In a 2016 journal article, Carnes and his co-author found that states with higher pay had the same or lower rates of working-class representation — such as individuals in manual labor, service, or clerical work — within their legislatures.
The barrier, Carnes argued, has more to do with modern political campaigns, which require candidates to essentially volunteer their time to run for office. Unless a candidate has the means to live for months without collecting a paycheck, no amount of pay will allow them to run.
“For folks who can’t just skip out on your lives for a whole work week or more, you are out of running,” Carnes told Spotlight PA. “That is built into the process of campaigning.”
Once legislators are elected, Carnes said that good pay has been linked to increased attendance for roll call votes.
“No one wants a politician who is phoning it in,” he said.
Will Pennsylvania change the way it pays lawmakers?
Potts, the former legislative staffer, said that the deck is stacked against change because critics have to convince lawmakers to alter their own rules.
“Pennsylvania citizens don’t have the ability to put initiatives on the ballot that would say, ‘We want no gifts, period, for public officials from lobbyists.’ We can't do that,” Potts said. “And the legislature's not going to do it. All they have to do is nothing and they win. And you can say the same thing about any other good-government issue.”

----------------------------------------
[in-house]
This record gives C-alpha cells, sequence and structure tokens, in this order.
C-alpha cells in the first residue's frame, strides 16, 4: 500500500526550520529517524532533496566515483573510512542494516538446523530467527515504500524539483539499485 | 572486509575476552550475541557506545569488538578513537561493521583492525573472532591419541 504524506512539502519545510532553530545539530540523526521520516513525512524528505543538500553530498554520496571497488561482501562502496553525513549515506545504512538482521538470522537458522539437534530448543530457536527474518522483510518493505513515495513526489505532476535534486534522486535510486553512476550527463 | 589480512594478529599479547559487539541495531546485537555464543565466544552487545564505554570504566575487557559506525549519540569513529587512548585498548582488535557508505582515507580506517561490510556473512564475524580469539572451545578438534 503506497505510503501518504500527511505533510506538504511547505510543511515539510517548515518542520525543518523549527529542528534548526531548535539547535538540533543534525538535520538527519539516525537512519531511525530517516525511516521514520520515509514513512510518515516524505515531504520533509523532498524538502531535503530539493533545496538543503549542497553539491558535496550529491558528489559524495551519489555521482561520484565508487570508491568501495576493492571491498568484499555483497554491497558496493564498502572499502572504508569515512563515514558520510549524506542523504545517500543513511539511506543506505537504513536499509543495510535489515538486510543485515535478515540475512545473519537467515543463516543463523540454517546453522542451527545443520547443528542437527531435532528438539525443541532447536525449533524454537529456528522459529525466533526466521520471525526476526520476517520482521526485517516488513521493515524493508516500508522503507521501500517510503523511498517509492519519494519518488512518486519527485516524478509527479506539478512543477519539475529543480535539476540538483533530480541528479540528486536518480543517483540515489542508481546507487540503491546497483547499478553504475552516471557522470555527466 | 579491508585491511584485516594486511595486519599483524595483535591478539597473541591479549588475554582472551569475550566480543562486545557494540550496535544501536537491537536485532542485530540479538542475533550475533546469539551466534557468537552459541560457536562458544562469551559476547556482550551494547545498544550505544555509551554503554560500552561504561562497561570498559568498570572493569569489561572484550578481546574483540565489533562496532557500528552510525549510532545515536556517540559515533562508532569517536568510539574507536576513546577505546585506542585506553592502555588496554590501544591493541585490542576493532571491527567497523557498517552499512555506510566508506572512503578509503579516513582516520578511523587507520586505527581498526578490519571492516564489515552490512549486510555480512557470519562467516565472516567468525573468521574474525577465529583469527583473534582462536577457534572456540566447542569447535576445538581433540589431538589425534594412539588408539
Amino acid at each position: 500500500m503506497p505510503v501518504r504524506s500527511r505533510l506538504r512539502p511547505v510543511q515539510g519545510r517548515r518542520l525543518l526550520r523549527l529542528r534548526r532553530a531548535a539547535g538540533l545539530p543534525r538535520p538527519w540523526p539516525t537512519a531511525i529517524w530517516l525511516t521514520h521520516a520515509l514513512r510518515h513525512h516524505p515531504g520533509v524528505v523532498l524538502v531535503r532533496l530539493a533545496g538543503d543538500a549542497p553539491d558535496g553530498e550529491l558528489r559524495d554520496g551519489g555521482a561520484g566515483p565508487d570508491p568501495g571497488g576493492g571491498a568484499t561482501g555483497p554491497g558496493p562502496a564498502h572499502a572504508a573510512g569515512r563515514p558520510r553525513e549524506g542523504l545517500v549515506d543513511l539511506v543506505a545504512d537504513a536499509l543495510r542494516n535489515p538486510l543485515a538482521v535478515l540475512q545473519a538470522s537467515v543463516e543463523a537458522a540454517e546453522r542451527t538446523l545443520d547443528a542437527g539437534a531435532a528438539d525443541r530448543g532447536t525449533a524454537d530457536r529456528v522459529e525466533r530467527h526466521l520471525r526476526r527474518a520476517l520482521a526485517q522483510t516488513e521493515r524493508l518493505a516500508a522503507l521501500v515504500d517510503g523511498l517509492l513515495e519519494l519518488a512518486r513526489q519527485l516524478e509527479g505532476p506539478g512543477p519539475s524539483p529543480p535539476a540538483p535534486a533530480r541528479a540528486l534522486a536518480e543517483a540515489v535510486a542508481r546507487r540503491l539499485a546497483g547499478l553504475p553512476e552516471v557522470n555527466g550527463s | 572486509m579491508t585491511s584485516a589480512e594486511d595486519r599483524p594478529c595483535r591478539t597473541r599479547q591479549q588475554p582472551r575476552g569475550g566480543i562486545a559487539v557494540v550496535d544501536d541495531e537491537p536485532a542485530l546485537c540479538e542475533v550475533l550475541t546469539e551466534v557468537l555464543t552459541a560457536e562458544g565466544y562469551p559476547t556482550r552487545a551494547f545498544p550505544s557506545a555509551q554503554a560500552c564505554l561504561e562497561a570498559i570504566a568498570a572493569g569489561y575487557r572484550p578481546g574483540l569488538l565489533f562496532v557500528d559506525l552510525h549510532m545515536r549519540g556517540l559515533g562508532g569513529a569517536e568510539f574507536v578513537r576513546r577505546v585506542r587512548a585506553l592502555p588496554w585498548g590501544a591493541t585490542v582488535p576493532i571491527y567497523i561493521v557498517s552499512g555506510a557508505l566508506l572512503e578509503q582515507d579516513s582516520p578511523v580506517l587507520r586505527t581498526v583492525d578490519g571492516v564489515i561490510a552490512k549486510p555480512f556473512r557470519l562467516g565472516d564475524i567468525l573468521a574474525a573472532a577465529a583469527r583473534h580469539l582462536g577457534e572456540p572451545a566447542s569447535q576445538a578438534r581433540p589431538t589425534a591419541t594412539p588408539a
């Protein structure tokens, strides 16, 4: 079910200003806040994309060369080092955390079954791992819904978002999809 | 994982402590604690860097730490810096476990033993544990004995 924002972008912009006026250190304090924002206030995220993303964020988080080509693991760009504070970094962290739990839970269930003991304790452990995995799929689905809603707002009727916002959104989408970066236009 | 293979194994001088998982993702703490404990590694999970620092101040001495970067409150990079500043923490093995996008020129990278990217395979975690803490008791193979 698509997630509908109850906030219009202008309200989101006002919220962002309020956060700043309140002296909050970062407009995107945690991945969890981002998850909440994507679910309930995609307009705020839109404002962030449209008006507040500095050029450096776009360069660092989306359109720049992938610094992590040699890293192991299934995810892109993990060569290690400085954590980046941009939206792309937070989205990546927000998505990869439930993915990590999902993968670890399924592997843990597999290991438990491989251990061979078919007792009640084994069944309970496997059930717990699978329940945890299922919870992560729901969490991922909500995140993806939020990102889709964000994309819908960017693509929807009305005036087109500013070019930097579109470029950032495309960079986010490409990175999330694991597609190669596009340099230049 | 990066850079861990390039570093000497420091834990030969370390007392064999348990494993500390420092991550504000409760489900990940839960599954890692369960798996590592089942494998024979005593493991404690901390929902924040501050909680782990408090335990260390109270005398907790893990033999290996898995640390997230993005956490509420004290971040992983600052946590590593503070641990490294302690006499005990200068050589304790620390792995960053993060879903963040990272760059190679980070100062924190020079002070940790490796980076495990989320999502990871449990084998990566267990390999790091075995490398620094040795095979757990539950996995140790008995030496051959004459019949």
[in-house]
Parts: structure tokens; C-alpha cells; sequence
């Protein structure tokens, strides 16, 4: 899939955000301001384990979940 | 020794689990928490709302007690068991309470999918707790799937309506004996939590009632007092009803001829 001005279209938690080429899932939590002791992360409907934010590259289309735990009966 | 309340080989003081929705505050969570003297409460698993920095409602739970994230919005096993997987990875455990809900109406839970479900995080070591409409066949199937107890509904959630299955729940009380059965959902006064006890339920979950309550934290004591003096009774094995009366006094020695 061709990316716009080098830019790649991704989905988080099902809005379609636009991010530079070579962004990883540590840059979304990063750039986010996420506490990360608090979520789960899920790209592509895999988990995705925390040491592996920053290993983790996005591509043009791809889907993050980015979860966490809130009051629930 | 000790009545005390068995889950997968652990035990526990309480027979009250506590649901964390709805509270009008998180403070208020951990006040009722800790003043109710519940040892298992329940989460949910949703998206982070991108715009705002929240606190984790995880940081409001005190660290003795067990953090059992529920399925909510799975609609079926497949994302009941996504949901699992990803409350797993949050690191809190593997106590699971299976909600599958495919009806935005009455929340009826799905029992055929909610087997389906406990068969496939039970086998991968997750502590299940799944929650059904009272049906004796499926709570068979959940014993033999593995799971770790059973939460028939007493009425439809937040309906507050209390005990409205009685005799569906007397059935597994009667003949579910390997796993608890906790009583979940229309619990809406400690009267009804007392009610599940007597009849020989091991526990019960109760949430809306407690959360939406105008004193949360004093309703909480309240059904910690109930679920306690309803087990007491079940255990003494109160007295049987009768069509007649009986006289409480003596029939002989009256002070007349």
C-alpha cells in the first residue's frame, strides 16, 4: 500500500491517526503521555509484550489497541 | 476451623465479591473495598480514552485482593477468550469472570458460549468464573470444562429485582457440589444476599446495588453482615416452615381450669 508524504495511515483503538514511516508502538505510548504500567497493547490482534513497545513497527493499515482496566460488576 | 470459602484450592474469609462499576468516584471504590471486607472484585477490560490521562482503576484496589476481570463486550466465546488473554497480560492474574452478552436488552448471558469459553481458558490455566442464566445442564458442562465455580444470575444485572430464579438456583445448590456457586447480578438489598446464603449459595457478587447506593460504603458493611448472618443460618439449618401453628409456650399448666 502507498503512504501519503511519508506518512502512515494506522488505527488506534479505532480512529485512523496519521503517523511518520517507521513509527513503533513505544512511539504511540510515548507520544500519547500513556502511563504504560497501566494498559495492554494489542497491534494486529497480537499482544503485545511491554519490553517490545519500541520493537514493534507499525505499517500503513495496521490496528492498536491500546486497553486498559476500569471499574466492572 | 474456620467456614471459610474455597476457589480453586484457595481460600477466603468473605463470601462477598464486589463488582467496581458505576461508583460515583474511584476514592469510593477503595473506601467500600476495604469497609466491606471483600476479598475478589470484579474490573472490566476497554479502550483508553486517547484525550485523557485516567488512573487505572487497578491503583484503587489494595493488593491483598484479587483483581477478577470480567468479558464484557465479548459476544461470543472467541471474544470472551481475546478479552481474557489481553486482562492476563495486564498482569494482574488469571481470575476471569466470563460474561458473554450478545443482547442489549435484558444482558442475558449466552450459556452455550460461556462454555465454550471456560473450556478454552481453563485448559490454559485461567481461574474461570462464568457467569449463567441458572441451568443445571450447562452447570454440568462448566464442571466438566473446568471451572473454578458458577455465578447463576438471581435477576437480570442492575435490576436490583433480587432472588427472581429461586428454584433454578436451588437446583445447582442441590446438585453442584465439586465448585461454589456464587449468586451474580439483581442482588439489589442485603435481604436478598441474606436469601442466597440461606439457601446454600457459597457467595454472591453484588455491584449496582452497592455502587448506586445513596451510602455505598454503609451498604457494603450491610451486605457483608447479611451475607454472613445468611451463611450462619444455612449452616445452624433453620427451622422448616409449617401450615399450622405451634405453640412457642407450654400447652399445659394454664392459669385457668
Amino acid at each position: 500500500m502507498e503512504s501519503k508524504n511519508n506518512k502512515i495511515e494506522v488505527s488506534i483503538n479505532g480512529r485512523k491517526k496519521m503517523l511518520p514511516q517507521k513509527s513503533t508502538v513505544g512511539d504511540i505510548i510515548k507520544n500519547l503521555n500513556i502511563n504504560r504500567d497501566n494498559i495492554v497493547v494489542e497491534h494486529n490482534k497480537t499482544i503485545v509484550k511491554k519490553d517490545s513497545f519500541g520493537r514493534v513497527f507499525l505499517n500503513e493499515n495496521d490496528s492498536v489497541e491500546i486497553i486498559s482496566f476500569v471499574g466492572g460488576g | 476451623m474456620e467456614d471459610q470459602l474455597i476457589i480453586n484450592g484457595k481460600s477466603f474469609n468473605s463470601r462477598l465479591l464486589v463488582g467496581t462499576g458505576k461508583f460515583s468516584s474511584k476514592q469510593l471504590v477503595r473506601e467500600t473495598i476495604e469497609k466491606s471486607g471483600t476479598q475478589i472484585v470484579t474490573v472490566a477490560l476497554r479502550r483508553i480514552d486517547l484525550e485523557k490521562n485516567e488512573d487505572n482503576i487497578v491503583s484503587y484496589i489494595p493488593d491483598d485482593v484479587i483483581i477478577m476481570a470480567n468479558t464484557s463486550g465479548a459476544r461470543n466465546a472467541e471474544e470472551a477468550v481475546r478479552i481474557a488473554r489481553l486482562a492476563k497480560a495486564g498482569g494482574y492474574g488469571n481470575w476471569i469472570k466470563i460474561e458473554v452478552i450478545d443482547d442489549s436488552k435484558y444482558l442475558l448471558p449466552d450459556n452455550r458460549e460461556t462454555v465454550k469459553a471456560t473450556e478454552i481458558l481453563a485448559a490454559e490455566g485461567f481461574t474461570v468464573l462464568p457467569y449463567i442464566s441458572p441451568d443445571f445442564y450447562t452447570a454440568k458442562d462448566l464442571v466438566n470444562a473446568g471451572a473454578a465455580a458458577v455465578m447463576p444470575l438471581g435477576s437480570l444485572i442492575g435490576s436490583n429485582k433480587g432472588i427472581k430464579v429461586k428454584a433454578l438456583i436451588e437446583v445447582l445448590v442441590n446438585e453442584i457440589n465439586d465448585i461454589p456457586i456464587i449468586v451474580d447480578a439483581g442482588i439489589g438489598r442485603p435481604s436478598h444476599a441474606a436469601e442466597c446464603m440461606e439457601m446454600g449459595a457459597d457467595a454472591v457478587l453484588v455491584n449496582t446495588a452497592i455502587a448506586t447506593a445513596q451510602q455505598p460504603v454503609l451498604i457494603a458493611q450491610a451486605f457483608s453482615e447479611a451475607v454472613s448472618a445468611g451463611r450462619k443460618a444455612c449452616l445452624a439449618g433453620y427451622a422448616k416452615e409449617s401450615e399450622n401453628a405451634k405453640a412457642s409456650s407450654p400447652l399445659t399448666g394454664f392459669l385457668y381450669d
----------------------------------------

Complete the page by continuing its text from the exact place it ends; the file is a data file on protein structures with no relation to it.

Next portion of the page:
At least one lawmaker, state Sen. Doug Mastriano (R., Franklin), has introduced a bill this session that would end the automatic pay hikes. It has not been considered by the upper chamber’s State Government Committee.
Potts said lawmakers’ pay should be tied to their district’s median income to reflect different costs of living. While $100,000 might make sense for Philadelphia, in rural Warren County such a salary “looks like royalty,” he said.
Do any Pennsylvania lawmakers turn down their raises?
Pennsylvania lawmakers can return their annual cost-of-living adjustment, but very few do.
Between 2008 — the first year for which records are available — and 2023, 176 lawmakers paid back about $590,000, according to the state Treasury. Of that, 93% was given back before 2018.
90.5 WESA partners with Spotlight PA, a collaborative, reader-funded newsroom producing accountability journalism for all of Pennsylvania. More at spotlightpa.org.